Back to sleep: Can hotels help guarantee the full eight hours?

December 9, 2016 Sanjana Saluja

Sleep has become a marketable commodity. In the coming years, we can expect to see a growing trend towards the promotion of ‘sleep experiences’ in hotels. Building Design + Construction explores how the future of hotel guestroom design shall be informed by this new demand.

The design and marketing of hotels once focused primarily on providing ‘a good night’s sleep.’ However, in recent years, hotels have striven to respond to the lifestyle of mobile workers, millennials and ‘bleisure’ (business/leisure) travellers. They have sought to distinguish their brands and meet their guests’ demands, providing a variety of in-room perks and enhanced IT/AV capabilities, alongside the promise of an experiential stay. The result has been that the bed has been both physically and metaphorically pushed to one side in hotel design, in many cases along with the prerequisites of a good night’s sleep.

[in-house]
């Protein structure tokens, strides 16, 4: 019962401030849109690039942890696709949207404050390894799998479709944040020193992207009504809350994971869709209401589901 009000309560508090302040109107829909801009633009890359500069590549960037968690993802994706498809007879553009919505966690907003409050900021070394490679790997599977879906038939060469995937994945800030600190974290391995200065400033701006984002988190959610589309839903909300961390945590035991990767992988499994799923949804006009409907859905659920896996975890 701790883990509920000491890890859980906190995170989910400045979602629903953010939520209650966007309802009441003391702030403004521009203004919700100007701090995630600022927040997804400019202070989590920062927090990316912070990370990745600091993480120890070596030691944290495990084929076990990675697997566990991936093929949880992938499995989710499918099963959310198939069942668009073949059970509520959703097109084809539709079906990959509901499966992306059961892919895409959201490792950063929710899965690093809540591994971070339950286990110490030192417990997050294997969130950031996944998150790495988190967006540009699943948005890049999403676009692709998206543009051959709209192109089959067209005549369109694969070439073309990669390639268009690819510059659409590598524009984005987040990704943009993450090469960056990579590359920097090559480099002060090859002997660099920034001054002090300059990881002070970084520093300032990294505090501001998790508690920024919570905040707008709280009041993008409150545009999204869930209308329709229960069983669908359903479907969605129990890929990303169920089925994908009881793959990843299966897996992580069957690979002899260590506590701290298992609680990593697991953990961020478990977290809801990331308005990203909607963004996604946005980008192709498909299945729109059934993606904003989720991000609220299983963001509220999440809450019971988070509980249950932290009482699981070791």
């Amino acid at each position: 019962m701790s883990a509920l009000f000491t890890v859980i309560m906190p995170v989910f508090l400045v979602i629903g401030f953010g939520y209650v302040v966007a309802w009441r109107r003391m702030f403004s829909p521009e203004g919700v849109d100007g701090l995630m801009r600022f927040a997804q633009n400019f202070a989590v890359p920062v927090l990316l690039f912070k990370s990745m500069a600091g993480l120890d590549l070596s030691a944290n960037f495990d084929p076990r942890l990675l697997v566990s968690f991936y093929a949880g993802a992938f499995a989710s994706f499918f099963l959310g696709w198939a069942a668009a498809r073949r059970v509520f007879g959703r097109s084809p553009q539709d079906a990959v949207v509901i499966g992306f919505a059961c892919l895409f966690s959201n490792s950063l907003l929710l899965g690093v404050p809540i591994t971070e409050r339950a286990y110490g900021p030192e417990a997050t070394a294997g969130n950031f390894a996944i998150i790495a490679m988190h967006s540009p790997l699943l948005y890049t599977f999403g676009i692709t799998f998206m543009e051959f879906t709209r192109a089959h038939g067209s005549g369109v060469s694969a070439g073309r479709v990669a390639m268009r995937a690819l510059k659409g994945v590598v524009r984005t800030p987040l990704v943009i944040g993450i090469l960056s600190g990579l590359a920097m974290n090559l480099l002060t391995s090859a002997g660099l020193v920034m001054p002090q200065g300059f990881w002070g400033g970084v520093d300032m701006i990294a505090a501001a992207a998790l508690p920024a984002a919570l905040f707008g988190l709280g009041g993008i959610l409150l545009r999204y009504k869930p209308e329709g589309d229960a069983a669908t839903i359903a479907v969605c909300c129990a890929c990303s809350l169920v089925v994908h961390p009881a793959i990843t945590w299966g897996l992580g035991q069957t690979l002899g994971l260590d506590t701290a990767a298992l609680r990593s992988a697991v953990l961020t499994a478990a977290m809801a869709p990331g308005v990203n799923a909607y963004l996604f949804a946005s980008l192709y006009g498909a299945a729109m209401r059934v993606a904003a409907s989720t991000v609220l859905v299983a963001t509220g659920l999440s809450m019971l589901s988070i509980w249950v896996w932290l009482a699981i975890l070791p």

However, prompted by the emergence of the ‘always-on’ lifestyle, we have also seen a rise in society’s engagement with the notion of ‘well-being’ and an increased understanding of the role that sleep plays.

There is a growing awareness of the impact of sleep on both physical and mental well-being. Sleep is now understood as vital for processing the cognitive activities of the day, for learning, storing memories, and for the body to repair and regenerate. As a result, for many people sleep is now increasingly seen as aspirational, and rather than boasting of surviving on less than four hours sleep, it is becoming more common to speak of achieving the mythic eight hours.

Find out how the hotel sector is placed to respond to the increasing demand for the ideal sleep environment here.

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